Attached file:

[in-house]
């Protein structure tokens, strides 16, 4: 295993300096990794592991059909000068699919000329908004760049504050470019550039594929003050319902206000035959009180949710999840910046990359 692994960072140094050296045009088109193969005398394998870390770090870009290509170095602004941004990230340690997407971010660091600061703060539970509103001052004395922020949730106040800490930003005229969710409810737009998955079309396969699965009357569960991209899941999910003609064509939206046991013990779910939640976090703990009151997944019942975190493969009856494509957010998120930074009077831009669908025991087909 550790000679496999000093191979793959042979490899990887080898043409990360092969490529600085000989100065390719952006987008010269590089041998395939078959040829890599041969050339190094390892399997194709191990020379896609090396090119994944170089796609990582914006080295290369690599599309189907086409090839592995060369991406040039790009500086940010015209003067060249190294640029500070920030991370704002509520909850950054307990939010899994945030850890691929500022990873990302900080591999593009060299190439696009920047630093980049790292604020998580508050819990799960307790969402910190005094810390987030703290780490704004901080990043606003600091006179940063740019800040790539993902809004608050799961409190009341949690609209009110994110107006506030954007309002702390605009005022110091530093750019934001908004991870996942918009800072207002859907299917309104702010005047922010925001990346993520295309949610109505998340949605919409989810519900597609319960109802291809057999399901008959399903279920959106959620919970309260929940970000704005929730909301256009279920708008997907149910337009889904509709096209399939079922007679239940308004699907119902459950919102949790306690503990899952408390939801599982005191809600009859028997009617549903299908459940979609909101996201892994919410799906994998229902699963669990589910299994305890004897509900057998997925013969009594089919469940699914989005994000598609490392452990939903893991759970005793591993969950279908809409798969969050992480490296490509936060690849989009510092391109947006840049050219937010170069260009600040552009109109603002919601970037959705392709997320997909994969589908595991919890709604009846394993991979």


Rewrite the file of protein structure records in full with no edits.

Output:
[in-house]
């Protein structure tokens, strides 16, 4: 295993300096990794592991059909000068699919000329908004760049504050470019550039594929003050319902206000035959009180949710999840910046990359 692994960072140094050296045009088109193969005398394998870390770090870009290509170095602004941004990230340690997407971010660091600061703060539970509103001052004395922020949730106040800490930003005229969710409810737009998955079309396969699965009357569960991209899941999910003609064509939206046991013990779910939640976090703990009151997944019942975190493969009856494509957010998120930074009077831009669908025991087909 550790000679496999000093191979793959042979490899990887080898043409990360092969490529600085000989100065390719952006987008010269590089041998395939078959040829890599041969050339190094390892399997194709191990020379896609090396090119994944170089796609990582914006080295290369690599599309189907086409090839592995060369991406040039790009500086940010015209003067060249190294640029500070920030991370704002509520909850950054307990939010899994945030850890691929500022990873990302900080591999593009060299190439696009920047630093980049790292604020998580508050819990799960307790969402910190005094810390987030703290780490704004901080990043606003600091006179940063740019800040790539993902809004608050799961409190009341949690609209009110994110107006506030954007309002702390605009005022110091530093750019934001908004991870996942918009800072207002859907299917309104702010005047922010925001990346993520295309949610109505998340949605919409989810519900597609319960109802291809057999399901008959399903279920959106959620919970309260929940970000704005929730909301256009279920708008997907149910337009889904509709096209399939079922007679239940308004699907119902459950919102949790306690503990899952408390939801599982005191809600009859028997009617549903299908459940979609909101996201892994919410799906994998229902699963669990589910299994305890004897509900057998997925013969009594089919469940699914989005994000598609490392452990939903893991759970005793591993969950279908809409798969969050992480490296490509936060690849989009510092391109947006840049050219937010170069260009600040552009109109603002919601970037959705392709997320997909994969589908595991919890709604009846394993991979």